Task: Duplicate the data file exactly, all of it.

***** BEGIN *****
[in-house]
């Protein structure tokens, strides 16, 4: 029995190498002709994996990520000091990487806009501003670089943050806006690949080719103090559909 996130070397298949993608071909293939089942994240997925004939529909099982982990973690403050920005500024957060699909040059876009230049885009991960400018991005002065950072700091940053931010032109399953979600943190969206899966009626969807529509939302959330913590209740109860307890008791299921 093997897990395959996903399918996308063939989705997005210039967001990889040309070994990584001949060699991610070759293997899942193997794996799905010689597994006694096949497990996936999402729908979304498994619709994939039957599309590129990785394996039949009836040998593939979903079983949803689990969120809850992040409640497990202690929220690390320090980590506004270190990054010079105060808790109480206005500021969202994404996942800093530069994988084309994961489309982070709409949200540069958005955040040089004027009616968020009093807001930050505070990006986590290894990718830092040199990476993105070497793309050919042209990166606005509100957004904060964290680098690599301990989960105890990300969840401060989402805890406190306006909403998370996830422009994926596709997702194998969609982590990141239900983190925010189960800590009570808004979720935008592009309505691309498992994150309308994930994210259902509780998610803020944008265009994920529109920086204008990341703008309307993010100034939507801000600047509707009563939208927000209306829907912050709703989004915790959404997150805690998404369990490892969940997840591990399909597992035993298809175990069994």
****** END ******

[in-house]
């Protein structure tokens, strides 16, 4: 029995190498002709994996990520000091990487806009501003670089943050806006690949080719103090559909 996130070397298949993608071909293939089942994240997925004939529909099982982990973690403050920005500024957060699909040059876009230049885009991960400018991005002065950072700091940053931010032109399953979600943190969206899966009626969807529509939302959330913590209740109860307890008791299921 093997897990395959996903399918996308063939989705997005210039967001990889040309070994990584001949060699991610070759293997899942193997794996799905010689597994006694096949497990996936999402729908979304498994619709994939039957599309590129990785394996039949009836040998593939979903079983949803689990969120809850992040409640497990202690929220690390320090980590506004270190990054010079105060808790109480206005500021969202994404996942800093530069994988084309994961489309982070709409949200540069958005955040040089004027009616968020009093807001930050505070990006986590290894990718830092040199990476993105070497793309050919042209990166606005509100957004904060964290680098690599301990989960105890990300969840401060989402805890406190306006909403998370996830422009994926596709997702194998969609982590990141239900983190925010189960800590009570808004979720935008592009309505691309498992994150309308994930994210259902509780998610803020944008265009994920529109920086204008990341703008309307993010100034939507801000600047509707009563939208927000209306829907912050709703989004915790959404997150805690998404369990490892969940997840591990399909597992035993298809175990069994």